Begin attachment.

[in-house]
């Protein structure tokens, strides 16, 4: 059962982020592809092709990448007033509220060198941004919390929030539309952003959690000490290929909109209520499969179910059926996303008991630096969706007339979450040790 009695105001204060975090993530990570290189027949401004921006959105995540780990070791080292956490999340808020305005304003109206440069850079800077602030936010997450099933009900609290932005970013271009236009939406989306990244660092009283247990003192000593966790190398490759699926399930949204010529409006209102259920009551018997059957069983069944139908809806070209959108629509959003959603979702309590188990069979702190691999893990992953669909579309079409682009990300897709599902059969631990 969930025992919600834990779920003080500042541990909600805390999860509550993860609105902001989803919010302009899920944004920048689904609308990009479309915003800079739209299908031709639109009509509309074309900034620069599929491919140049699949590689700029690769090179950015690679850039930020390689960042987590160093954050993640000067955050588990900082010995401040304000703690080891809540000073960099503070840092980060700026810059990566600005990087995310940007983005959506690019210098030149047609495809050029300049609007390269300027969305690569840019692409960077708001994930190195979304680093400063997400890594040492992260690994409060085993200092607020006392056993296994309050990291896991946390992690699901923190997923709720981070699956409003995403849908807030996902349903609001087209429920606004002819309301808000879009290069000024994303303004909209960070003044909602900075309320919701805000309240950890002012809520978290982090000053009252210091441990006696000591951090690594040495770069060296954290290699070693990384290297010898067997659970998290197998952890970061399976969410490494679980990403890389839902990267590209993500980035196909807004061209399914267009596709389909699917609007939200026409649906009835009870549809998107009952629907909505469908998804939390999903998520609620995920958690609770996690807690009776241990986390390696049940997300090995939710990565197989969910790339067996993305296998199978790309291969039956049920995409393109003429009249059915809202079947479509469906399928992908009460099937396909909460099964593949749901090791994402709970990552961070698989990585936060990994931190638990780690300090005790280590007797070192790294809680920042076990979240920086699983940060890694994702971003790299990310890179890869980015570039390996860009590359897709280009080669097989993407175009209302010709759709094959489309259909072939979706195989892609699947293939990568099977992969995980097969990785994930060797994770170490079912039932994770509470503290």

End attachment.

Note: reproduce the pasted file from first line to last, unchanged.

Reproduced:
[in-house]
């Protein structure tokens, strides 16, 4: 059962982020592809092709990448007033509220060198941004919390929030539309952003959690000490290929909109209520499969179910059926996303008991630096969706007339979450040790 009695105001204060975090993530990570290189027949401004921006959105995540780990070791080292956490999340808020305005304003109206440069850079800077602030936010997450099933009900609290932005970013271009236009939406989306990244660092009283247990003192000593966790190398490759699926399930949204010529409006209102259920009551018997059957069983069944139908809806070209959108629509959003959603979702309590188990069979702190691999893990992953669909579309079409682009990300897709599902059969631990 969930025992919600834990779920003080500042541990909600805390999860509550993860609105902001989803919010302009899920944004920048689904609308990009479309915003800079739209299908031709639109009509509309074309900034620069599929491919140049699949590689700029690769090179950015690679850039930020390689960042987590160093954050993640000067955050588990900082010995401040304000703690080891809540000073960099503070840092980060700026810059990566600005990087995310940007983005959506690019210098030149047609495809050029300049609007390269300027969305690569840019692409960077708001994930190195979304680093400063997400890594040492992260690994409060085993200092607020006392056993296994309050990291896991946390992690699901923190997923709720981070699956409003995403849908807030996902349903609001087209429920606004002819309301808000879009290069000024994303303004909209960070003044909602900075309320919701805000309240950890002012809520978290982090000053009252210091441990006696000591951090690594040495770069060296954290290699070693990384290297010898067997659970998290197998952890970061399976969410490494679980990403890389839902990267590209993500980035196909807004061209399914267009596709389909699917609007939200026409649906009835009870549809998107009952629907909505469908998804939390999903998520609620995920958690609770996690807690009776241990986390390696049940997300090995939710990565197989969910790339067996993305296998199978790309291969039956049920995409393109003429009249059915809202079947479509469906399928992908009460099937396909909460099964593949749901090791994402709970990552961070698989990585936060990994931190638990780690300090005790280590007797070192790294809680920042076990979240920086699983940060890694994702971003790299990310890179890869980015570039390996860009590359897709280009080669097989993407175009209302010709759709094959489309259909072939979706195989892609699947293939990568099977992969995980097969990785994930060797994770170490079912039932994770509470503290």